Night Riding

I quickly get changed into my cycling gear and prep my bike. I had only just gotten through the door after a long day of working, and I was eager to experience something different. Wanderlust consumed me, brought on by the mundane repetition of work. I craved the feeling of having the air whip across my face and the sense of freedom had taken hold. It had turned 1730 in the evening and the darkness was already setting in. The rapid change prevented the negative thoughts that usually pervade my awareness when I consider going for a ride during the dark winter months. The fragility of my mindset can let the fear of riding solitary in the dark overwhelm my passion for cycling. Everything within me is screaming to go out and ride, but my doubtful mind wins every time. I live in a semi-rural and popular area which can become busy, especially during peak commuting times. Similarly, the bleakness and total darkness on the surrounding hills are also apparent.

“It’s safer to stay at home because it’s getting late.” It tells my body.

That’s why it’s called the rational mind, right? This battle arises frequently and I sometimes feel stifled and imprisoned by its adventure-aversive state. I usually feel pulled into two opposing ways. I crave adventure and experience something new, and yet I like to feel safe. I’m sure I’m not the only person who experiences this?

Having fumbled around looking for my bike computer, I was standing outside with my bike. I had made it. There’s no turning back now. I set off and was soon racing down the main road. I felt that wind and the invigorating sensation that soon settled me into the ride, somewhat feeling foolish that I had those negative thoughts. This was the first time in a while that I had gone out on my road bike and wow, what a feeling it was! The responsiveness is outstanding, and this is something I missed while I have been riding a cheap gravel bike. I felt the demands and stresses of the day being carried away with the wind lapping around my body and face. I was becoming once again accustomed to the nuances of riding such a bike since having mostly experienced the cheap gravel bike over most of the winter months.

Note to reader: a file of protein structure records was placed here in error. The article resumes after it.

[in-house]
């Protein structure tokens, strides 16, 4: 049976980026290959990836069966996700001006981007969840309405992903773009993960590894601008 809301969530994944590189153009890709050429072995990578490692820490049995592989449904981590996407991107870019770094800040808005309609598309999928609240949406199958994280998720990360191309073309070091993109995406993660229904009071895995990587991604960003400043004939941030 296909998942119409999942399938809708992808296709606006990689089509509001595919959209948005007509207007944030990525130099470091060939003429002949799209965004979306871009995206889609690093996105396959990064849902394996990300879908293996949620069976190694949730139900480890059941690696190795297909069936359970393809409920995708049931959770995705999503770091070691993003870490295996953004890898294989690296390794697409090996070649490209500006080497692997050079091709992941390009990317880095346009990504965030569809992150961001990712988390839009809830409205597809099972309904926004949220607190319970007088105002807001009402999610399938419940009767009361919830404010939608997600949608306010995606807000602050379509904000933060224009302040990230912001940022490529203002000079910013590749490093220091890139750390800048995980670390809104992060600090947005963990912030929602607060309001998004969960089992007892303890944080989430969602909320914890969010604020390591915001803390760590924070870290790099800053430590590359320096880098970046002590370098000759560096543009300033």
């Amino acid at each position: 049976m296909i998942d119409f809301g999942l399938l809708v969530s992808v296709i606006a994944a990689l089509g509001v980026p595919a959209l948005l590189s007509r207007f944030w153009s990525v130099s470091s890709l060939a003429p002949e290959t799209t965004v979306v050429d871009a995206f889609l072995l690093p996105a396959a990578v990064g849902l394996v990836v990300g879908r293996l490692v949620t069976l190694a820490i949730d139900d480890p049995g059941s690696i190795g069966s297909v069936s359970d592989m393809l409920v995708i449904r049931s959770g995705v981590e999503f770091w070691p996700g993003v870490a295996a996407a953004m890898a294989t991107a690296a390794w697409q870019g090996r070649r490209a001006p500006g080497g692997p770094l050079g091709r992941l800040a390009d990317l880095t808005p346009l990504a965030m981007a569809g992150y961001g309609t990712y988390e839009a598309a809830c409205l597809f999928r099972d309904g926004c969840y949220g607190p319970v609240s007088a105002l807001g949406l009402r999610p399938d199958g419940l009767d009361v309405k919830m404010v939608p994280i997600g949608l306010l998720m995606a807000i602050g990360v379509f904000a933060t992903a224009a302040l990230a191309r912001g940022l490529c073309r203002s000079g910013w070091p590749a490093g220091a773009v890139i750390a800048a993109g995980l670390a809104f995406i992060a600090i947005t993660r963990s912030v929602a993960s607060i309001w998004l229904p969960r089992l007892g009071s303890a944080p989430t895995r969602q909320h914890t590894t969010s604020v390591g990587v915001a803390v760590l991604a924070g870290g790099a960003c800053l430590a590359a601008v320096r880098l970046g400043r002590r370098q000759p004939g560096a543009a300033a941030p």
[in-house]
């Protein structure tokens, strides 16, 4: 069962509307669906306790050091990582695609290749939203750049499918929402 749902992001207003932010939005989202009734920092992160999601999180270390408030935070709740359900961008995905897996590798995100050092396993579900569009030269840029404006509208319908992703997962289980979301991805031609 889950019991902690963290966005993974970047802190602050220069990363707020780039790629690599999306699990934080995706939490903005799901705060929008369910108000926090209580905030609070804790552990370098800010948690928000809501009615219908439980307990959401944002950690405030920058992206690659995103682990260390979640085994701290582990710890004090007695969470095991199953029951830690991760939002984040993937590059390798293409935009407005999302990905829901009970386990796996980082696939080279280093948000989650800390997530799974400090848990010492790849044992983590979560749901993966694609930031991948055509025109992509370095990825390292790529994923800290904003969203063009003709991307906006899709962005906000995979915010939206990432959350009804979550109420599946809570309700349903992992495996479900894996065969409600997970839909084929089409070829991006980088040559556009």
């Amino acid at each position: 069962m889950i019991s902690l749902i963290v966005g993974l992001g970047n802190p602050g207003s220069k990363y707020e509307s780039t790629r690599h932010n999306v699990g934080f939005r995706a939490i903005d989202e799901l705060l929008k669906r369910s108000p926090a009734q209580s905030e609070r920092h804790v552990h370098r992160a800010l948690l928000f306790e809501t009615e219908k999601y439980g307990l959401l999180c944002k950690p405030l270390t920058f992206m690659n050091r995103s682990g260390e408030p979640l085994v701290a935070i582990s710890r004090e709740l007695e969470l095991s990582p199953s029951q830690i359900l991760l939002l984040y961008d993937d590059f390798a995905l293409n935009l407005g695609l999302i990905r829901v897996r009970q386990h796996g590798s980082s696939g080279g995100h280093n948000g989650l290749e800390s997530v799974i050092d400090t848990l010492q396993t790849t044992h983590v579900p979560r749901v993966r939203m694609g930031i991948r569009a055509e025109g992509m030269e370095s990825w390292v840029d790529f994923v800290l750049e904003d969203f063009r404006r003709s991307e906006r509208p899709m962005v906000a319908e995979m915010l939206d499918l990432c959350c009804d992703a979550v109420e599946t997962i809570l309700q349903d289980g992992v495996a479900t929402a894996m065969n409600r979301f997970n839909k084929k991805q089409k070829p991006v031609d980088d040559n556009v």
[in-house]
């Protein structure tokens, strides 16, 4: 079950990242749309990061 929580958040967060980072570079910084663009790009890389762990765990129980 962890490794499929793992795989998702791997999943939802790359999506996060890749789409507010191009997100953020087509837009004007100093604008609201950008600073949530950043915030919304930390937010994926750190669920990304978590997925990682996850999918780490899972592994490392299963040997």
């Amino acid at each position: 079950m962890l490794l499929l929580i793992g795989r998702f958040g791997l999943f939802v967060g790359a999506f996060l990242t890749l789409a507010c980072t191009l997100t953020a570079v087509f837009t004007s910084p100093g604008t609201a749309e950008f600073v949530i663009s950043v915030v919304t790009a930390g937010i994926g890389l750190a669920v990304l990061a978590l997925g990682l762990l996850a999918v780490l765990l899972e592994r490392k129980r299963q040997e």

I turned off the main road and entered the back lanes that lead up into the hills. The second phase of the ride that I feared now, I find myself once again readjusting to the blackness and the absence of street lighting. The awareness of vulnerability rose within my consciousness, causing me to focus on the present moment. Maintaining a healthy mindset and recognising that nothing threatening was happening, I needed to be vigilant and aware of my surroundings. I continued to ride, and the terrain had now become more challenging as the gradients of the hills became steeper and steeper. I began dancing on the pedals and, with the power of pushing down on them, my back wheel started slipping. The roads were wet, and the gritter had recently passed through to prepare for the frosty morning. This was a sign that I had to proceed with caution, while during limited lighting there could be ice patches or slippery road surfaces that I may not notice. Those hills are high enough to cause a difference in the temperature.

Large solitary houses pass by as I continue wondering who lives in them and what jobs they do. Those houses turned into farms with far-reaching fields that disappeared into the black soup of the night. A continuous howl erupted, drawing my attention to pinpoint its location. It was a dog on one of the farms. My mind conjured up images of the Sherlock Holmes film, ‘Hound of the Baskervilles’. I pushed on, unwilling to stop until I reached the peak of the second hill. I approached a T junction, and I used this opportunity for a brief water break. I looked around at the fields, the silhouette of the trees in the distance, the fresh air cold but invigorating and inspiring. Apart from the lights on my bike, the moon was the only other object that reflected down on the spot where I was. The stars glistened in all their glory, and I stared towards Orion’s belt. I marvelled at the wonders of our universe and the position in which our Earth is placed. A humming drew closer and the beam from a car’s headlights broke my state of contemplation. I watched as the car set off from the junction, leaving me once again in the now-familiar darkness. I had succeeded. This darkness that I was so afraid of had now become my friend, my companion on this bike ride. I set off homeward bound, and the journey was ending.

With fatigued legs, I felt more invigorated and was pleased that I had overcome that rational mind, which had in the past prevented me from similar experiences. As I reflect, I realise that my cycling awareness has broadened somewhat. The light that was emitted from my bike light caused me to be a little disorientated and my imagination played a part in completing the scenery to understand where on the road I had progressed to. Those doubts will most probably arise again when I decide to go out on another night ride. But over time, those doubts will subside. In the meantime, it is about putting my focus on pushing those doubts away and not letting them become too powerful and preventing me from what I want to achieve. 


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